The first time I saw you, someone said, “oh, he’s definitely gay”. And maybe that was the confusion I recognised. The first time we kissed, you told me to take it slow. I placed my hand against your ribcage and you moved it away. I felt like a fourteen year old trying to get a bra strap off. You spent the night anyway, and we lay next to each other breathing, my hands inches away from your boxer shorts twitching under the covers. The next morning, you made the bed and folded all of my clothes while I was at class. You learnt to play the harp and sang me songs while you played. For my birthday, you baked me a triple layer cake, woke up early to ice it. I watched your shirtless torso push icing through a tube - I have never loved a body the way I loved yours. In that moment you picked flowers on your way to class, leave bouquets in every room. When you danced, the walls leaned closer to get closer to you. When I finally asked you if you might want to date boys, I held my breath while you thought about it for a long, quiet moment.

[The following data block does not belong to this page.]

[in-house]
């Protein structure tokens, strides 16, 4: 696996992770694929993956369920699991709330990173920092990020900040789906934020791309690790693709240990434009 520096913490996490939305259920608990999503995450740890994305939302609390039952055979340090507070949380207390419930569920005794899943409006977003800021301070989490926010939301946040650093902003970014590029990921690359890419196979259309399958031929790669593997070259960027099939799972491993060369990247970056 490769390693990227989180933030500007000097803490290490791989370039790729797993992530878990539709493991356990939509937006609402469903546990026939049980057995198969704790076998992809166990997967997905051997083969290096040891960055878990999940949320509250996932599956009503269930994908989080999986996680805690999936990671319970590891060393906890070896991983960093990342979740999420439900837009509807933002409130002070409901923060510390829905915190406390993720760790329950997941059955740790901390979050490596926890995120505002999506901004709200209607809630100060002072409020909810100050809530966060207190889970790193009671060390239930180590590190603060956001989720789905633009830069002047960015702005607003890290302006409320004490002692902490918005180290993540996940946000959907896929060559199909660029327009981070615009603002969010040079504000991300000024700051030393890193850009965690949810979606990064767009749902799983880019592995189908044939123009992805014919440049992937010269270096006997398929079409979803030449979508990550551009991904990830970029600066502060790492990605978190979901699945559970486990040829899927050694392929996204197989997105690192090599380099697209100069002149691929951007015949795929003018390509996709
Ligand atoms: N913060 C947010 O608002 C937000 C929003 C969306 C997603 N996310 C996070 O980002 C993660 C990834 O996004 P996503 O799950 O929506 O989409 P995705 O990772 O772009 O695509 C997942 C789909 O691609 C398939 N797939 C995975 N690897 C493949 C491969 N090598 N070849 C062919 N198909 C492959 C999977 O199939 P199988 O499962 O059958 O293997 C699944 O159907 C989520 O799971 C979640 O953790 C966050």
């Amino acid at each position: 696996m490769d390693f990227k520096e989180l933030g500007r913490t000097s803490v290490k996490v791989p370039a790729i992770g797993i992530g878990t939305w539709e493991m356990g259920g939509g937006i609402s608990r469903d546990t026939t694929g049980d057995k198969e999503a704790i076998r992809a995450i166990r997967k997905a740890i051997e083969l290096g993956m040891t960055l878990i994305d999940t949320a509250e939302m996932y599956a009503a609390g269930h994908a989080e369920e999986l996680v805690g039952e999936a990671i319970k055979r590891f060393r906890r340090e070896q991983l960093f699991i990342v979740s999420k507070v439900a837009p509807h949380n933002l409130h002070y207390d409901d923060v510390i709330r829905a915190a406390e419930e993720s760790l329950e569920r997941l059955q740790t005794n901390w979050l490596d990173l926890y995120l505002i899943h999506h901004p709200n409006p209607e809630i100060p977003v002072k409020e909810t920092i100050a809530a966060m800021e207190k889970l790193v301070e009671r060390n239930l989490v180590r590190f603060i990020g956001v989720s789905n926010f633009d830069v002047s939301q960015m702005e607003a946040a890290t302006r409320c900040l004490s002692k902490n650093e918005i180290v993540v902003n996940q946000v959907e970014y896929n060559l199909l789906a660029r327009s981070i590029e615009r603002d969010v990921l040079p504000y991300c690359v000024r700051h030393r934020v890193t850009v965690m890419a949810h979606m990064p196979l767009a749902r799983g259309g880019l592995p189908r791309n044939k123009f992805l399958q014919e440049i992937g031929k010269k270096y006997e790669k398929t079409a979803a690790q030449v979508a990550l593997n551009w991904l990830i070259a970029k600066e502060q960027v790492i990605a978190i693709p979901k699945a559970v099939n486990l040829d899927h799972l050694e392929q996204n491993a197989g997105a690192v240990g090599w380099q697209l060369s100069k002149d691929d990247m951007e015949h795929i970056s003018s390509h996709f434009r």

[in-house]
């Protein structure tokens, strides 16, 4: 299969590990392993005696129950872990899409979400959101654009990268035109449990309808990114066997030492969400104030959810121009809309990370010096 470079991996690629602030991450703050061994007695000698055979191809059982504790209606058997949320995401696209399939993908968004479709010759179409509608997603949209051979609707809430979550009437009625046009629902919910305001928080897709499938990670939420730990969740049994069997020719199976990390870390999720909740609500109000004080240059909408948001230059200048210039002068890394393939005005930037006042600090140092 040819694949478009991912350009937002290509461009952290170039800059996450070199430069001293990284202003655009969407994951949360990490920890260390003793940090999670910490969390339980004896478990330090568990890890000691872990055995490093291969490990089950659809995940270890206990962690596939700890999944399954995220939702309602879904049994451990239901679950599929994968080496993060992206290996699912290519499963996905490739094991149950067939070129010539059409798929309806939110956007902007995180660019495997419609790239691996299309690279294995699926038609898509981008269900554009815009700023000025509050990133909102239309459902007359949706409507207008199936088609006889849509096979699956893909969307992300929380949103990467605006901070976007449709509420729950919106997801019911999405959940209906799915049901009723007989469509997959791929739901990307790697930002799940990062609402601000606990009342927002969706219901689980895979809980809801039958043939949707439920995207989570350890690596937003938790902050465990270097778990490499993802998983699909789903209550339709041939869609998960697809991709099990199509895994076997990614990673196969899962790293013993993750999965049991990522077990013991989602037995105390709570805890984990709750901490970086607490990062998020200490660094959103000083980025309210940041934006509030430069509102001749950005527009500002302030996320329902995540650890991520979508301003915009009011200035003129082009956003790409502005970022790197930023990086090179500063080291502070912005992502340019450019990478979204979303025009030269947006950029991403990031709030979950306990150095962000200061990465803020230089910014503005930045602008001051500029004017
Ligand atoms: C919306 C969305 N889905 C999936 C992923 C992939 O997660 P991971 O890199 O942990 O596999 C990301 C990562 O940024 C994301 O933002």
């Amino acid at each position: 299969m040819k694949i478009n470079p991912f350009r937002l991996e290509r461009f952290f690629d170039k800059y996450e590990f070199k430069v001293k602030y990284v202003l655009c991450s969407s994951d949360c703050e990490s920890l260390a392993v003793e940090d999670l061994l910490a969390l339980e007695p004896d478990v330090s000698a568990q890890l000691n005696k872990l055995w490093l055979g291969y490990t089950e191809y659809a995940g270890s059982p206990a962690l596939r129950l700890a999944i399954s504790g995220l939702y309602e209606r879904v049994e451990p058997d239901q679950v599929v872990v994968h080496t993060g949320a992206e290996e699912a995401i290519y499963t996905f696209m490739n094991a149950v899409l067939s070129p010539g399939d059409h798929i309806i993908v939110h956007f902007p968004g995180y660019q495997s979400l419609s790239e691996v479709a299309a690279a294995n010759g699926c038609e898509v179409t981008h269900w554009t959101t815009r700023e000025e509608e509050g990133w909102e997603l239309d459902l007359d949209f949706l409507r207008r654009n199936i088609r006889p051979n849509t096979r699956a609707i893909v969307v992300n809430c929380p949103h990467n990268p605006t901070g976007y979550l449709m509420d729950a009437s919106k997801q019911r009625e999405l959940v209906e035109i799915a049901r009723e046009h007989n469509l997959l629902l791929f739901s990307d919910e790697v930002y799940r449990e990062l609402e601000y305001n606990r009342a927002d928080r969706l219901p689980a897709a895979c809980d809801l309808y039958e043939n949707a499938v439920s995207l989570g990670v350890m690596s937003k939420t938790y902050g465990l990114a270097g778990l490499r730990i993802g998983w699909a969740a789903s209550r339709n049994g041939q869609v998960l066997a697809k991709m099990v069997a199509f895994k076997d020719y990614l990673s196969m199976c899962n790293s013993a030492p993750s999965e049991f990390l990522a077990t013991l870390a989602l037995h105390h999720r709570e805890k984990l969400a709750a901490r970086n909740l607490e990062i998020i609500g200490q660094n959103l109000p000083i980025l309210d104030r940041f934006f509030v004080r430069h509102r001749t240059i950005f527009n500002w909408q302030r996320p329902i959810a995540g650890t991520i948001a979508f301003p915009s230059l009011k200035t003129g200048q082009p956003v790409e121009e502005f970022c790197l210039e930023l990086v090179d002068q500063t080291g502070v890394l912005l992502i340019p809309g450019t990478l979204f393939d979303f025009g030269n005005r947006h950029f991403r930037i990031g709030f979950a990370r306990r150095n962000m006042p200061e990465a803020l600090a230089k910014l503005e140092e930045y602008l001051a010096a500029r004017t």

“I haven’t met one I’d like to date yet,” you said. “And right now, I’m pretty in love with you, if that’s okay.”
And just like that, I did not crave language I always thought I needed. And just like that, a hand reached backwards into a faraway dream and said, “come on then, we’ve got a maiden to save.” I guess what I am saying is you make me feel like a boy, like the boy I have always been. At night, I climb trees and wear cargo shorts. I steal buildings and I build fires. When I wake I am curled around your back, the happiest big spoon in my drawer. You are naked and heavy breathing, the man I love. I hold your body like the gift it is, and safely sink back into dreams.